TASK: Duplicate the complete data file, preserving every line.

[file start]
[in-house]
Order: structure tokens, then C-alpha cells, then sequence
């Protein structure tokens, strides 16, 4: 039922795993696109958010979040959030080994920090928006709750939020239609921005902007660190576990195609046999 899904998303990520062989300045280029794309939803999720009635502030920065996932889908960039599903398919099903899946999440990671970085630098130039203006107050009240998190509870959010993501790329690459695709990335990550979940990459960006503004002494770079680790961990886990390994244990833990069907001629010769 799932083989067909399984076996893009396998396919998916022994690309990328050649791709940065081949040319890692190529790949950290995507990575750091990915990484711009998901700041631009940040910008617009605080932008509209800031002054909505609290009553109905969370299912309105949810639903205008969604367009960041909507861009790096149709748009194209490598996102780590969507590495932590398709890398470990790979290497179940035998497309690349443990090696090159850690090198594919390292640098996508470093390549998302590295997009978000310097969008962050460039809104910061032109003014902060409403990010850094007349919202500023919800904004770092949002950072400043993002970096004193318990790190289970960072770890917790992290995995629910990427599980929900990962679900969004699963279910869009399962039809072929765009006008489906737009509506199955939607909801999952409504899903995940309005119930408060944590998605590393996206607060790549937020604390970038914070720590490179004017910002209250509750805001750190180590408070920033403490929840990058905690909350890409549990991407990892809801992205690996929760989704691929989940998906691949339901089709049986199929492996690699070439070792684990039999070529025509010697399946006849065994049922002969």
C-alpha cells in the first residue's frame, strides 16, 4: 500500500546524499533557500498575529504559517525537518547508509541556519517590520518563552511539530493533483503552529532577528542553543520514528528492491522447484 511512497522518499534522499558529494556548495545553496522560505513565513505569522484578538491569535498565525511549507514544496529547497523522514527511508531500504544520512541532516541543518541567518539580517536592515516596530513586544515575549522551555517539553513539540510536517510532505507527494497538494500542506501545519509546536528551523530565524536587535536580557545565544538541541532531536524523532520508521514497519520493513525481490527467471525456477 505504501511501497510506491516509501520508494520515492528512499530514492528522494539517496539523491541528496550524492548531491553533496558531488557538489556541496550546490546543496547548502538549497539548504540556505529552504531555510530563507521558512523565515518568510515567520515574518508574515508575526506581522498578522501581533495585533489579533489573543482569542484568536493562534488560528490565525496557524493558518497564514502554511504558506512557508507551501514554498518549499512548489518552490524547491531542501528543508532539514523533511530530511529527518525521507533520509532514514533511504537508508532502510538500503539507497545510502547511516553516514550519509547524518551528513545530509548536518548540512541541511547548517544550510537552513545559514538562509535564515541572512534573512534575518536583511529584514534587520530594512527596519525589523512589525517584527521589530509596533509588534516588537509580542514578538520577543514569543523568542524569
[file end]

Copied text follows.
[in-house]
Order: structure tokens, then C-alpha cells, then sequence
């Protein structure tokens, strides 16, 4: 039922795993696109958010979040959030080994920090928006709750939020239609921005902007660190576990195609046999 899904998303990520062989300045280029794309939803999720009635502030920065996932889908960039599903398919099903899946999440990671970085630098130039203006107050009240998190509870959010993501790329690459695709990335990550979940990459960006503004002494770079680790961990886990390994244990833990069907001629010769 799932083989067909399984076996893009396998396919998916022994690309990328050649791709940065081949040319890692190529790949950290995507990575750091990915990484711009998901700041631009940040910008617009605080932008509209800031002054909505609290009553109905969370299912309105949810639903205008969604367009960041909507861009790096149709748009194209490598996102780590969507590495932590398709890398470990790979290497179940035998497309690349443990090696090159850690090198594919390292640098996508470093390549998302590295997009978000310097969008962050460039809104910061032109003014902060409403990010850094007349919202500023919800904004770092949002950072400043993002970096004193318990790190289970960072770890917790992290995995629910990427599980929900990962679900969004699963279910869009399962039809072929765009006008489906737009509506199955939607909801999952409504899903995940309005119930408060944590998605590393996206607060790549937020604390970038914070720590490179004017910002209250509750805001750190180590408070920033403490929840990058905690909350890409549990991407990892809801992205690996929760989704691929989940998906691949339901089709049986199929492996690699070439070792684990039999070529025509010697399946006849065994049922002969």
C-alpha cells in the first residue's frame, strides 16, 4: 500500500546524499533557500498575529504559517525537518547508509541556519517590520518563552511539530493533483503552529532577528542553543520514528528492491522447484 511512497522518499534522499558529494556548495545553496522560505513565513505569522484578538491569535498565525511549507514544496529547497523522514527511508531500504544520512541532516541543518541567518539580517536592515516596530513586544515575549522551555517539553513539540510536517510532505507527494497538494500542506501545519509546536528551523530565524536587535536580557545565544538541541532531536524523532520508521514497519520493513525481490527467471525456477 505504501511501497510506491516509501520508494520515492528512499530514492528522494539517496539523491541528496550524492548531491553533496558531488557538489556541496550546490546543496547548502538549497539548504540556505529552504531555510530563507521558512523565515518568510515567520515574518508574515508575526506581522498578522501581533495585533489579533489573543482569542484568536493562534488560528490565525496557524493558518497564514502554511504558506512557508507551501514554498518549499512548489518552490524547491531542501528543508532539514523533511530530511529527518525521507533520509532514514533511504537508508532502510538500503539507497545510502547511516553516514550519509547524518551528513545530509548536518548540512541541511547548517544550510537552513545559514538562509535564515541572512534573512534575518536583511529584514534587520530594512527596519525589523512589525517584527521589530509596533509588534516588537509580542514578538520577543514569543523568542524569